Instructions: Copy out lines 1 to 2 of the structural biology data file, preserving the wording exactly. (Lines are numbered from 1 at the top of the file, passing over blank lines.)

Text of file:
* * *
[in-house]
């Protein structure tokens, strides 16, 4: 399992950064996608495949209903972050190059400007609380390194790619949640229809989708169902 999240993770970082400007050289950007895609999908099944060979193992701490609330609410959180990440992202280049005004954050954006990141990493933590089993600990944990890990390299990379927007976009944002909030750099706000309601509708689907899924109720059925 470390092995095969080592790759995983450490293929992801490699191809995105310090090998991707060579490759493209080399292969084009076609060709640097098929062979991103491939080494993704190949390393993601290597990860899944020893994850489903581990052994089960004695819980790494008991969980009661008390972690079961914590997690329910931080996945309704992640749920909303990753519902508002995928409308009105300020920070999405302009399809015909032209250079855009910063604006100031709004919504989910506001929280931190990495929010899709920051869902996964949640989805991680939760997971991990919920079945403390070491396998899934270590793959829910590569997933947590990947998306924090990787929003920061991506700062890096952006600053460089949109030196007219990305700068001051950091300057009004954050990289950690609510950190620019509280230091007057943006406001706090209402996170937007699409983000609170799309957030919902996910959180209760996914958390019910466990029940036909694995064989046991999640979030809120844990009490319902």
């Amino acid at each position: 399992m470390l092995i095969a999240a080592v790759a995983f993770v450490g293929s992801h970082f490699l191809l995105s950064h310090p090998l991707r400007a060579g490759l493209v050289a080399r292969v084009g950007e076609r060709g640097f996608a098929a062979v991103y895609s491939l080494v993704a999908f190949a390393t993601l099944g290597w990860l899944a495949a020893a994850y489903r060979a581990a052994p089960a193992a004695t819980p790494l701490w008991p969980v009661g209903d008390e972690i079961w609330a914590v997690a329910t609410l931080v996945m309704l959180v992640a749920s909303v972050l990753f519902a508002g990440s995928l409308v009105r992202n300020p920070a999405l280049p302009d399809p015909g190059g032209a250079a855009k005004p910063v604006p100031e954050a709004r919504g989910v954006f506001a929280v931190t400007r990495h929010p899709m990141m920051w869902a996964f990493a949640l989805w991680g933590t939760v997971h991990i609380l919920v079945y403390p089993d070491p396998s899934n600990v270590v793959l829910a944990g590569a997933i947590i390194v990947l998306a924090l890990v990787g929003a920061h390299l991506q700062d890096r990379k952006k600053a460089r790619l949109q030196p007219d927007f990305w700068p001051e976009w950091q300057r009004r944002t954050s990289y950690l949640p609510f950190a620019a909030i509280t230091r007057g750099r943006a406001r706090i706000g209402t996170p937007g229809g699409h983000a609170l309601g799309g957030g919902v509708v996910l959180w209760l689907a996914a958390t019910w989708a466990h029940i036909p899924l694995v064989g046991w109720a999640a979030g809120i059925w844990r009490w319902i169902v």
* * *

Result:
[in-house]
């Protein structure tokens, strides 16, 4: 399992950064996608495949209903972050190059400007609380390194790619949640229809989708169902 999240993770970082400007050289950007895609999908099944060979193992701490609330609410959180990440992202280049005004954050954006990141990493933590089993600990944990890990390299990379927007976009944002909030750099706000309601509708689907899924109720059925 470390092995095969080592790759995983450490293929992801490699191809995105310090090998991707060579490759493209080399292969084009076609060709640097098929062979991103491939080494993704190949390393993601290597990860899944020893994850489903581990052994089960004695819980790494008991969980009661008390972690079961914590997690329910931080996945309704992640749920909303990753519902508002995928409308009105300020920070999405302009399809015909032209250079855009910063604006100031709004919504989910506001929280931190990495929010899709920051869902996964949640989805991680939760997971991990919920079945403390070491396998899934270590793959829910590569997933947590990947998306924090990787929003920061991506700062890096952006600053460089949109030196007219990305700068001051950091300057009004954050990289950690609510950190620019509280230091007057943006406001706090209402996170937007699409983000609170799309957030919902996910959180209760996914958390019910466990029940036909694995064989046991999640979030809120844990009490319902």